Helping children navigate big emotions

We all, adults and children, have big emotions. The only difference is children have no filter when it comes to determining the best way to express what they’re feeling in the moment, which may result in unwanted behavior. 

Our culture often teaches children to “get over it” or “suck it up.” These adult responses to kids’ emotions often come from the adult’s own discomfort with emotional expression and desire to get the child to follow directions or “behave.”

But emotions are healthy and important! Our goal is to acknowledge the emotion — while shifting the behavior. 

Manage your expectations. 

Children might not understand why they feel a certain way. Their emotional expression and resulting behavior comes from an automatic response. The prefrontal cortex of the brain, which is not fully developed until about age 26, is what we need to be able to think through and predict the consequences of our behaviors. 

This is why it’s often impossible to reason with a child in the heat of the moment. 

So how do we get the behavioral change we’re looking for? First, it’s important to manage our own emotional reactions. 

Be sure that your reaction isn’t fueled by anger, frustration or embarrassment. Choose a response you can sustain over and over. Be clear, consistent and compassionate. Make no threats. And if you give a consequence, it must be immediate and not punitive. The goal message is: How you’re feeling is OK; the behavior choice is not. 

Emotions are acceptable.

Your role as parent is to model, teach and help. When you demonstrate your own emotional regulation, you teach your child that emotions are OK. Children experience acceptance of who they are when their emotions are deemed acceptable. 

That doesn’t mean you have to accept the behavior that comes along with the emotion. Help your child calm down by saying: “It’s OK that you feel [sad, angry, disappointed], but it’s not OK to [hit, bite, scream].”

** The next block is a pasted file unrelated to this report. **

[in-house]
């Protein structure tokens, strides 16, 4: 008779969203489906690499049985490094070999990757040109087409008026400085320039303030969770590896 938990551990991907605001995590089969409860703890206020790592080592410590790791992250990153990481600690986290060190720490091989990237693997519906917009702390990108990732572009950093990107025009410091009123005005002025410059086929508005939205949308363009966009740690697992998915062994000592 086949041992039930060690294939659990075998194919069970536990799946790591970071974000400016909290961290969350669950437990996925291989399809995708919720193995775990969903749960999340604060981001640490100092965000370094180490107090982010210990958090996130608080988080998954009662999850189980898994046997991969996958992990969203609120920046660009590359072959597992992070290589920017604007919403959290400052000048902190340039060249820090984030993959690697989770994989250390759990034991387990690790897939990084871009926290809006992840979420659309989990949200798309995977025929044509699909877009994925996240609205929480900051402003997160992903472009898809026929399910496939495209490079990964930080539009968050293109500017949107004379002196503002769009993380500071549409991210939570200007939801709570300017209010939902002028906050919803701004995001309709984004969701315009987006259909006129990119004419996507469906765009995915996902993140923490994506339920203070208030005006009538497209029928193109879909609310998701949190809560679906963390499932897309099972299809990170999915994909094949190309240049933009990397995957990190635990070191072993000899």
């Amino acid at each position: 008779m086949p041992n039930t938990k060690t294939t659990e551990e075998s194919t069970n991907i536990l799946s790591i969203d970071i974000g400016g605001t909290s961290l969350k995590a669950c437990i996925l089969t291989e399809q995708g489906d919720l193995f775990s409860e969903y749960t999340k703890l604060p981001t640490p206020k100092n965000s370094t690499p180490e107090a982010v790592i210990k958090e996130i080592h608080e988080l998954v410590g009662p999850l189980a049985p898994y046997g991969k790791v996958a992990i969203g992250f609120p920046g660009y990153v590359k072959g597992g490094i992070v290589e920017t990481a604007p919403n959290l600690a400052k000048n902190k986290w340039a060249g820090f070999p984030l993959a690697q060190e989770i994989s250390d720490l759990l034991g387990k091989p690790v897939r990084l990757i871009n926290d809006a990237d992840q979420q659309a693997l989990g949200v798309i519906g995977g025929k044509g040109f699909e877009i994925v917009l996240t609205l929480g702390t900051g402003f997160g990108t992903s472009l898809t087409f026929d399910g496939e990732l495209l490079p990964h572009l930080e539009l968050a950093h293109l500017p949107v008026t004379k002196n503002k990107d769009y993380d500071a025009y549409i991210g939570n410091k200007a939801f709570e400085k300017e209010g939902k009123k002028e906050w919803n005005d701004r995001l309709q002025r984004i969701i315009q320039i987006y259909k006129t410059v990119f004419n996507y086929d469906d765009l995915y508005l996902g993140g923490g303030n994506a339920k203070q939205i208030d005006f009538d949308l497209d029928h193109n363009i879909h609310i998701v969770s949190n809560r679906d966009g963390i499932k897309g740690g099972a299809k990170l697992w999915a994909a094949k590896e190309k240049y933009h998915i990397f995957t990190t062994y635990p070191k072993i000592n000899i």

Then, when the negative emotion has subsided, redirect to the behavior that’s desired.

One of the best things we can teach children about emotions is that while they might feel big or intense, they often subside quickly. 

When we name emotions and give them the attention they demand, they usually don’t last long. Help your child tolerate the experience of emotions rather than running from them.

Attention equals love.

Children experience love through attentive listening and physical contact. Because attention equals love, they’ll do just about anything for it. 

If “bad” behavior gets them attention, you can bet they’ll continue to do it! Kids are smart this way. If kicking and screaming gets Mom to buy me that toy to make me be quiet, I sure am going to do it again! This is the brain of a child.

Adults — due to their own discomfort with emotions, feeling overwhelmed with their child’s behavior or exhausted with yet another tantrum — may move away from the child, ignore or try to distract the child to make it stop. 

This behavior is likely to increase the duration of the “outburst.”

In these situations, stop what you’re doing, get down on the child’s level and offer a hug. You might also say, “I am here when you’re ready.” 

When you do this, you’re modeling for your child that it’s acceptable to have a big feeling. When you stay calm and show compassion, you provide the space for your child to recalibrate after an intense emotional experience. It’s at this point that real behavior change can happen.

Lauren Robbins, a licensed professional clinical counselor, and Elizabeth Hamburger, a licensed marriage and family therapist, operate Wild Tree Psychotherapy, which provides holistic counseling services focused on mind-body wellness for children, teens and adults in St. Paul and White Bear Lake.